I have been trying for hours to solve this problem. I have attached below a very simplified version of my actual code. The constraints are:
1) the function "lib" cannot have its signature changed, as it is part of a library.
2) the pointer attribute "funcPtr" cannot be static as different instances of "myClass" will not share this variable. The function "wrapperFunc" can be static if necessary.
3) The goal here is that the user should not have to write the function that will be called from the library "lib" with the following signature : "int (*func)(vector<float> v)" but should write its function with the signature "int (*func)(float* v, int n)".

The actual problem lies in the method "libWrapper". I understand that my reasons to do this might seem irrelevant, but those constraints cannot be bypassed. Thank you in advance for your assistance !

#include <iostream>
using std::cout;
using std::endl;
#include <vector>
using std::vector;

// Function Prototypes
int myFunc(float* v, int n);
int lib( int (*fct)(vector<float> v) , vector<float> v);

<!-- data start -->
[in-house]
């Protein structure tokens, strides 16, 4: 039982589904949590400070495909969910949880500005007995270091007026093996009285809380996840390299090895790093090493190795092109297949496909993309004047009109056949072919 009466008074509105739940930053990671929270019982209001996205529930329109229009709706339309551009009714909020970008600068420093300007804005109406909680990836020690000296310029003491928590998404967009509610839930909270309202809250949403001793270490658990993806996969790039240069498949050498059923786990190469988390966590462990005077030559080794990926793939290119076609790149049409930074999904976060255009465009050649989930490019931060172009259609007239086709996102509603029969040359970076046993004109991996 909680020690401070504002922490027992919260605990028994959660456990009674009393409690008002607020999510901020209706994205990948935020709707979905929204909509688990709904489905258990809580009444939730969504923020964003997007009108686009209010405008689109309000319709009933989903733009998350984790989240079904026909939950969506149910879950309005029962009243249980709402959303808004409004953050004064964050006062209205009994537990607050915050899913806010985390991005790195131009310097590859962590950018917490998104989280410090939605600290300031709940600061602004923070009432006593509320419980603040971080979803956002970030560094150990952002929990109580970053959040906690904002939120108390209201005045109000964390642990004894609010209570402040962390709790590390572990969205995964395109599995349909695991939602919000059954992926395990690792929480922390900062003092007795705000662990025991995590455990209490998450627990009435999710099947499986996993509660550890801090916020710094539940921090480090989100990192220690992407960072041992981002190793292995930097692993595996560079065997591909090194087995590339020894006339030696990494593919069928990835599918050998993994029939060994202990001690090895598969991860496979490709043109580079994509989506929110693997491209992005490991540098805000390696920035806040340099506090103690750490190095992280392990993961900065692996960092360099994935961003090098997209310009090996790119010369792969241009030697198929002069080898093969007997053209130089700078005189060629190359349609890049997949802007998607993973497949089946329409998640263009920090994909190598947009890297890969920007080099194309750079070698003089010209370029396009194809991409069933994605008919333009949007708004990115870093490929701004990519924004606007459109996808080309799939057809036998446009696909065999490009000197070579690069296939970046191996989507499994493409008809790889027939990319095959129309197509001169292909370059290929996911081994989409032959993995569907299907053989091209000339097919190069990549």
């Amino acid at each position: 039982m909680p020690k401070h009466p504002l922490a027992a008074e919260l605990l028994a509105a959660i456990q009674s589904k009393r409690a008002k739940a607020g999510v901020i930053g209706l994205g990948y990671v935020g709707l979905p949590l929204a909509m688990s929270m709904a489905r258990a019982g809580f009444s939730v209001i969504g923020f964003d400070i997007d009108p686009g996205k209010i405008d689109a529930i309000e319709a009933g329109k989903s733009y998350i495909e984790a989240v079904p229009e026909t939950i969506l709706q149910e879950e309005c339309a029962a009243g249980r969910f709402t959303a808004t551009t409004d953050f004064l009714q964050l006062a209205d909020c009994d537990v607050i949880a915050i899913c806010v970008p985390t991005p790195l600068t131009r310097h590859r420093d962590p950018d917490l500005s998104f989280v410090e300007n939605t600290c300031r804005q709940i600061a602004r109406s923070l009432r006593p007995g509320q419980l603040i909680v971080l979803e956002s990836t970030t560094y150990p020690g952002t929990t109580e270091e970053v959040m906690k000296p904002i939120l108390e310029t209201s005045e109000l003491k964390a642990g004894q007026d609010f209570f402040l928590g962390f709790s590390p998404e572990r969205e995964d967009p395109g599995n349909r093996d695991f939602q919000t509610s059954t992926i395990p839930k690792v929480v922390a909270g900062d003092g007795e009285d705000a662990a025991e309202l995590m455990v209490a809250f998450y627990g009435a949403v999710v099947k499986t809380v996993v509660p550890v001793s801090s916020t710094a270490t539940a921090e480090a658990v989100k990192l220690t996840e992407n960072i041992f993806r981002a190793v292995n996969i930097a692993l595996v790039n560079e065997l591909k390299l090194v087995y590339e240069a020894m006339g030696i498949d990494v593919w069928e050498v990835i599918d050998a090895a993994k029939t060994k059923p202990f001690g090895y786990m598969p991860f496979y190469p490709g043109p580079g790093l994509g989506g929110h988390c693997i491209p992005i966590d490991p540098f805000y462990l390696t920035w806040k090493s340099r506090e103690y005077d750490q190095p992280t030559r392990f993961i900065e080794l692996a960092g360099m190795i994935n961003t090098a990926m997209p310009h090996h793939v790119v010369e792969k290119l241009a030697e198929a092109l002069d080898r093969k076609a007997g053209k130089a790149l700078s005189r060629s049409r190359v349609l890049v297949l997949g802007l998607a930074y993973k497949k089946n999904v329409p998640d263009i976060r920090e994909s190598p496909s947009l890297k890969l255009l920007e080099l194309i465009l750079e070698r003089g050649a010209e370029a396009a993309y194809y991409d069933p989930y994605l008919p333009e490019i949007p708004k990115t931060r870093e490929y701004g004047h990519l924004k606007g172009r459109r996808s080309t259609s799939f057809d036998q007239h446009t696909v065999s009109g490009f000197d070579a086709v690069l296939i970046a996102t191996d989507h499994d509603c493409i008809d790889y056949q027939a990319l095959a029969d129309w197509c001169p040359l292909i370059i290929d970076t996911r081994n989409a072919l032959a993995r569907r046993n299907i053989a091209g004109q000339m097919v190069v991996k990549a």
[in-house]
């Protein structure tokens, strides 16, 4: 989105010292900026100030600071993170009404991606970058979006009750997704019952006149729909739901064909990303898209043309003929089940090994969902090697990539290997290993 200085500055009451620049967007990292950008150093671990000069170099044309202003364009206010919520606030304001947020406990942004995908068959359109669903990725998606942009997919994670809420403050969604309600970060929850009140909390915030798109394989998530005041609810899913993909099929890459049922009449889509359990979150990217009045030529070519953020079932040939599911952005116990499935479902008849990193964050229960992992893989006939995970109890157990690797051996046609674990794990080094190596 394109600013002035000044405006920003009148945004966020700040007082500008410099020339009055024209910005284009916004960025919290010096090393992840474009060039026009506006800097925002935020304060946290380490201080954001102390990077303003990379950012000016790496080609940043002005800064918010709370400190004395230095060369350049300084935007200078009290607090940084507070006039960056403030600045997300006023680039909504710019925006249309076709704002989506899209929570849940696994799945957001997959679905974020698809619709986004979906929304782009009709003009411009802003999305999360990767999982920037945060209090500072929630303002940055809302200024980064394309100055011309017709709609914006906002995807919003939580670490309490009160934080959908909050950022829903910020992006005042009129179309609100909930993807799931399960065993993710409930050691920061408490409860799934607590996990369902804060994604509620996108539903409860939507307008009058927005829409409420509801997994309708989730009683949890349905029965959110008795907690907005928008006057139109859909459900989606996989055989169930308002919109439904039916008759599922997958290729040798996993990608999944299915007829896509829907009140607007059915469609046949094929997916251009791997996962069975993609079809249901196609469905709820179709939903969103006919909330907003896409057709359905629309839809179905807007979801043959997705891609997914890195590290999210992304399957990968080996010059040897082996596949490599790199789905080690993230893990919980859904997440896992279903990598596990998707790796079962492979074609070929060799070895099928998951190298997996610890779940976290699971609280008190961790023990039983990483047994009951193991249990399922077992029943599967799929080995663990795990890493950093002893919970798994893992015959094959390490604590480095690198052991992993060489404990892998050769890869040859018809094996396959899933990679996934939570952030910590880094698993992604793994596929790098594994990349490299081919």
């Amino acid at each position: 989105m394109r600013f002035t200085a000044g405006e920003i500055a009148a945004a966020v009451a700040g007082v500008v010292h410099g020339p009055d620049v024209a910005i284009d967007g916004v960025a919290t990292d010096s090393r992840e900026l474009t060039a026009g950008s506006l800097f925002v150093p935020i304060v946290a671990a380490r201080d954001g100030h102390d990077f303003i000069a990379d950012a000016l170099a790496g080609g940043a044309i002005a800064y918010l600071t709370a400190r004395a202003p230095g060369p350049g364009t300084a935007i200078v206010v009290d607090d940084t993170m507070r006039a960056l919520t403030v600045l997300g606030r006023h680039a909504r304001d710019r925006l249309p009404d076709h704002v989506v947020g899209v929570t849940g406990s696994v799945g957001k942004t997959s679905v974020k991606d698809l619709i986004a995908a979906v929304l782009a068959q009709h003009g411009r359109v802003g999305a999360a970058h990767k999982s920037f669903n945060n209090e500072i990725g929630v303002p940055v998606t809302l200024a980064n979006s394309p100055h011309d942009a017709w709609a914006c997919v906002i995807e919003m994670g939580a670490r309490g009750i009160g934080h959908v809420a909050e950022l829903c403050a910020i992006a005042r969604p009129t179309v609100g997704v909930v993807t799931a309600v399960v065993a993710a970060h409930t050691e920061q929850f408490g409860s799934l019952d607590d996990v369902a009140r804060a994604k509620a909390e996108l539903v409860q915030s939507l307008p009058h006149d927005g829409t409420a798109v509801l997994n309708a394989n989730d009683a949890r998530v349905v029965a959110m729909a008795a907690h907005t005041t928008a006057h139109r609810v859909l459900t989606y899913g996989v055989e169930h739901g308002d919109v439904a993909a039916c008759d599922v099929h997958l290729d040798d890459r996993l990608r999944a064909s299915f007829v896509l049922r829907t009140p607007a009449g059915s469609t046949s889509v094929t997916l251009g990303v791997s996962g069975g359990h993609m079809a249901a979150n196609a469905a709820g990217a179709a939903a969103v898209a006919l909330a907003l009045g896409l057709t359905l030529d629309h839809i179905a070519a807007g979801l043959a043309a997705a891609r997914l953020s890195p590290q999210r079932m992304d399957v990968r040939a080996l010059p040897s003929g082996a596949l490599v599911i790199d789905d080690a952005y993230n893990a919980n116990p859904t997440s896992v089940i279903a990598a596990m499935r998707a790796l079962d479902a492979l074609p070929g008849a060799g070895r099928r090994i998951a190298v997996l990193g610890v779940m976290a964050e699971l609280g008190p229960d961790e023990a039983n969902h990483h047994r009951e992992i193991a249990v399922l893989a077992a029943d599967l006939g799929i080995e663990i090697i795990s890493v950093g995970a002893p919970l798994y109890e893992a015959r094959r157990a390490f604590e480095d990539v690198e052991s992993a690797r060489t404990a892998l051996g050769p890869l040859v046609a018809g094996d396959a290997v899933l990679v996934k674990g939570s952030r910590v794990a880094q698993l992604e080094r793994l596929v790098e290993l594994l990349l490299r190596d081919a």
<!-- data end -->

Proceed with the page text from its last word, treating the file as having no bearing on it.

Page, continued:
class myClass {
	int (*funcPtr)(float* v, int n);
	static int wrapperFunc(vector<float> v) {
		funcPtr(&v[0], v.size());
	myClass() : funcPtr(0) {}
	void setFunc( int (*fct)(float* v, int n) ) {
		funcPtr = fct;
       // Problem lies in this method
	void libWrapper(vector<float> v) {
		lib( &wrapperFunc , v);
		//lib( reinterpret_cast<int (*)(vector<float> v)>(wrapperFunc) , v);
		//lib( (int (*)(vector<float> v))(&(this->wrapperFunc)) , v);

		//wrapperFunc(v);  // works obviously, but don't want to/cannot use this way

int main() {
	myClass obj;
	vector<float> v;
	obj.libWrapper(v);  // Problem is here

int myFunc(float* v, int n) {
	for (int i=0; i<n; ++i) {
		cout << "v[" << i << "]**2 = " << v[i]*v[i] << endl;

int lib( int (*fct)(vector<float> v) , vector<float> v) {
	cout << "Inside lib ..." << endl;

Does anyone have an idea about it ?

Here is a function pointer tutorial

> I have attached below a very simplified version of my actual code.
A simplified version that actually compiles would help.
Like what is fct() on line 55?

Sure, you have to leave a few lines commented out where the trouble is, but if we fix that, then it should work.

commented: Great link. +9